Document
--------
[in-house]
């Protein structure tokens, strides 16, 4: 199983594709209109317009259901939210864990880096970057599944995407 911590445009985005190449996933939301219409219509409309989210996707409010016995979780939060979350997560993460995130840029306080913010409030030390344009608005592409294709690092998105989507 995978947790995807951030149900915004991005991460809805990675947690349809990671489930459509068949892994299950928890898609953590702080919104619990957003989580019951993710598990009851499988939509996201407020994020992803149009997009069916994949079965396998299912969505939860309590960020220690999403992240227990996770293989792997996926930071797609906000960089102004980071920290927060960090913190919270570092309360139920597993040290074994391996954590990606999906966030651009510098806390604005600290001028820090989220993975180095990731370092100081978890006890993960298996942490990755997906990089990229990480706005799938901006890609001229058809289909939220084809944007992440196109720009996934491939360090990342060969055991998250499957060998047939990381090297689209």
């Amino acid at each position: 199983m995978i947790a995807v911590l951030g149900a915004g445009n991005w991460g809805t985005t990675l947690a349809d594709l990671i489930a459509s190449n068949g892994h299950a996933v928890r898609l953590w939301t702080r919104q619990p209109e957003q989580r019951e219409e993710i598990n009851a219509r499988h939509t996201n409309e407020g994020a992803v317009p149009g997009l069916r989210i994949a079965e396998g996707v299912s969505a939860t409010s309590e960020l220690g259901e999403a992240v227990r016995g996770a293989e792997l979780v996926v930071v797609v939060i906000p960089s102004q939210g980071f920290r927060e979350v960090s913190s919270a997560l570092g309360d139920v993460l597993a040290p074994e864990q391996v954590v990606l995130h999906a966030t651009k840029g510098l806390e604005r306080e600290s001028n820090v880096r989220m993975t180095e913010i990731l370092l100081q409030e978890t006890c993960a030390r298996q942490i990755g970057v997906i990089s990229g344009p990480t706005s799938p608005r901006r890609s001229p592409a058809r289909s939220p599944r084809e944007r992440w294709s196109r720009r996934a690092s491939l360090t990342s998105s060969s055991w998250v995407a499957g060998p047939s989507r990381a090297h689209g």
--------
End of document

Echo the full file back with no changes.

[in-house]
């Protein structure tokens, strides 16, 4: 199983594709209109317009259901939210864990880096970057599944995407 911590445009985005190449996933939301219409219509409309989210996707409010016995979780939060979350997560993460995130840029306080913010409030030390344009608005592409294709690092998105989507 995978947790995807951030149900915004991005991460809805990675947690349809990671489930459509068949892994299950928890898609953590702080919104619990957003989580019951993710598990009851499988939509996201407020994020992803149009997009069916994949079965396998299912969505939860309590960020220690999403992240227990996770293989792997996926930071797609906000960089102004980071920290927060960090913190919270570092309360139920597993040290074994391996954590990606999906966030651009510098806390604005600290001028820090989220993975180095990731370092100081978890006890993960298996942490990755997906990089990229990480706005799938901006890609001229058809289909939220084809944007992440196109720009996934491939360090990342060969055991998250499957060998047939990381090297689209």
């Amino acid at each position: 199983m995978i947790a995807v911590l951030g149900a915004g445009n991005w991460g809805t985005t990675l947690a349809d594709l990671i489930a459509s190449n068949g892994h299950a996933v928890r898609l953590w939301t702080r919104q619990p209109e957003q989580r019951e219409e993710i598990n009851a219509r499988h939509t996201n409309e407020g994020a992803v317009p149009g997009l069916r989210i994949a079965e396998g996707v299912s969505a939860t409010s309590e960020l220690g259901e999403a992240v227990r016995g996770a293989e792997l979780v996926v930071v797609v939060i906000p960089s102004q939210g980071f920290r927060e979350v960090s913190s919270a997560l570092g309360d139920v993460l597993a040290p074994e864990q391996v954590v990606l995130h999906a966030t651009k840029g510098l806390e604005r306080e600290s001028n820090v880096r989220m993975t180095e913010i990731l370092l100081q409030e978890t006890c993960a030390r298996q942490i990755g970057v997906i990089s990229g344009p990480t706005s799938p608005r901006r890609s001229p592409a058809r289909s939220p599944r084809e944007r992440w294709s196109r720009r996934a690092s491939l360090t990342s998105s060969s055991w998250v995407a499957g060998p047939s989507r990381a090297h689209g």